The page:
 These felines also have a double layer of fur which allows their skin to stay completely dry when swimming.  Fishing cats exist primarily on a diet of fish and other aquatic animals. Though small, these cats are very powerful and aggressive and will also dine on small deer and other mammals.

 Unlike most other cats, fishing cats actu To catch fish in the ally enjoy water and are wild, the cats swim and excellent swimmers. They dive underwater. However, have short, thick tails another developed skill is Photos courtesy of the that act similar to a rud- Greensboro Science Center to sit at the water’s edge der on a boat for steerand lightly tap the surface ing. Their slightly webbed feet give to mimic insects. This draws the fish up and the cat makes a fast swoop. them a more powerful stroke.

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Dr. Denise R. Sacks • Dr. Jessica Taylor

LIFE IN THE MOB Meerkats are unusual little creatures, and they’re fun to watch. Of course, while you’re watching them you can expect they’ll be watching you as well.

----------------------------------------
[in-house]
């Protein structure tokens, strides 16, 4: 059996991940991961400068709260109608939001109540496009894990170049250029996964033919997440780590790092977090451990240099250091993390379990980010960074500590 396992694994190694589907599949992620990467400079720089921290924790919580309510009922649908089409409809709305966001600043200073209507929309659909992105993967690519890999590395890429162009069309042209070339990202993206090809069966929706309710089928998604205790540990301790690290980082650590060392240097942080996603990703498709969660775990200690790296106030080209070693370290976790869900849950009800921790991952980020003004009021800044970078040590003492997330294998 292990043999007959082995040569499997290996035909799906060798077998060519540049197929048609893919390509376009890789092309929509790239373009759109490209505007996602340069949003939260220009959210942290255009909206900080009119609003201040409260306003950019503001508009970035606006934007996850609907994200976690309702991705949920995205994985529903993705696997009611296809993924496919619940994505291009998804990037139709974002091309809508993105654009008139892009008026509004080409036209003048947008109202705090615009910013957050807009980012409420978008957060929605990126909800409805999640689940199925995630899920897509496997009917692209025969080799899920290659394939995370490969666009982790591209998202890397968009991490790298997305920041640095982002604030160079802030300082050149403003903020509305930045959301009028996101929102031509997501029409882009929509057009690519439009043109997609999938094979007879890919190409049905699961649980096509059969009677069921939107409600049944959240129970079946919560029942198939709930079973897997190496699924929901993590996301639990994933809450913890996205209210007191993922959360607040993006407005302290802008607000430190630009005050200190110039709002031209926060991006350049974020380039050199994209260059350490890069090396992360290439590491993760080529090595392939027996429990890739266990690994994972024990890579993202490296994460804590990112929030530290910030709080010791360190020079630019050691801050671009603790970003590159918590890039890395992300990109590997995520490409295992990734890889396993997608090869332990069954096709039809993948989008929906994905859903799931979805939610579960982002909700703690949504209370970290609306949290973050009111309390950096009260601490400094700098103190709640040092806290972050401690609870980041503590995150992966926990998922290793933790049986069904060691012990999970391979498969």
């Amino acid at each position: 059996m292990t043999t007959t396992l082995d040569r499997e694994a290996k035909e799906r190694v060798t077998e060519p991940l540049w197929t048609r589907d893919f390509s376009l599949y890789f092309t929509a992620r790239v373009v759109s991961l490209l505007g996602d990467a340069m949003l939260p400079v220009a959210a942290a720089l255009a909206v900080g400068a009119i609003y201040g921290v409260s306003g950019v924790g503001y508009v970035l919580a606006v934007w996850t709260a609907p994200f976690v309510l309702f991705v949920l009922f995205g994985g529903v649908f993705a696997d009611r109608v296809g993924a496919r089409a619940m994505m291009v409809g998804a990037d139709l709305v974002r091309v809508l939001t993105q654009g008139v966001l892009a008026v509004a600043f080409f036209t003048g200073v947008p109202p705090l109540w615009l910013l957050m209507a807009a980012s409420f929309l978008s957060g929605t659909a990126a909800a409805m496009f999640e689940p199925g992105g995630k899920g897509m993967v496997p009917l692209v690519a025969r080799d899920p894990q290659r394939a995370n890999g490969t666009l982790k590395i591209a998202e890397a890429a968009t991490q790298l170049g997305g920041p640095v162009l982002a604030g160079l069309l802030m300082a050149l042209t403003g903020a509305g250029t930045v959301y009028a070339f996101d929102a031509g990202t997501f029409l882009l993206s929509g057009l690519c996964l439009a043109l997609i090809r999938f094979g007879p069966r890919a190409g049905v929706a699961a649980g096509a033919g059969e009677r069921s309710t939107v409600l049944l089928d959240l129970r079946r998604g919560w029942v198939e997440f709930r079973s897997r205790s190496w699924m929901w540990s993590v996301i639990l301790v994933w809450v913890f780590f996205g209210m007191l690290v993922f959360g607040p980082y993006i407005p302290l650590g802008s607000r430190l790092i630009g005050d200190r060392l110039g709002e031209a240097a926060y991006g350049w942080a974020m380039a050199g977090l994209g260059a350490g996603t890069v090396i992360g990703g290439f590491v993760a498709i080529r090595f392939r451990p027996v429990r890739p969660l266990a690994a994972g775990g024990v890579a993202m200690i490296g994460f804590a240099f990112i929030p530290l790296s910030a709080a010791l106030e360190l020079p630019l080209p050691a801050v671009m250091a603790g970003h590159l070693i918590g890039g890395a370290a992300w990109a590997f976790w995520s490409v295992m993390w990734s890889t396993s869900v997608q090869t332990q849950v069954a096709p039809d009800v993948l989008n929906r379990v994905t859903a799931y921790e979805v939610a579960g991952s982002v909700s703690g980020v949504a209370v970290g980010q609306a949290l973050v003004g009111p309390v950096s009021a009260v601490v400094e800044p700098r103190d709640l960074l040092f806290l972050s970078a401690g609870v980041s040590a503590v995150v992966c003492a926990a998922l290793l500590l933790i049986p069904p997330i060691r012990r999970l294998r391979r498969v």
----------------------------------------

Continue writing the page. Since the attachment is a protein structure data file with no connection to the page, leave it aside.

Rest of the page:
FUN FACTS ABOUT THE MEERKAT:  The meerkat is a small mammal that belongs to the mongoose family and lives in all parts of the Kalahari Desert in Botswana, throughout the Namib Desert in Namibia and southwestern Angola and in South Africa.  Living in large, extended family groups called mobs, each family member has a specific job. Some are babysitters, others are food gatherers and a few act as sentries to warn the rest of the group of approaching predators.  Meerkats have dark patches around their eyes, which help reflect the bright desert sun. The patches serve the same purpose as the black tape that football players put under their eyes.  To flee from predators, meerkats dig escape holes throughout their territory for a quick getaway. And they can actually seal up their eyes and ears so they don’t get full of dirt when they are digging.  Meerkats are very skilled hunters. Scorpions are one of their favorite foods.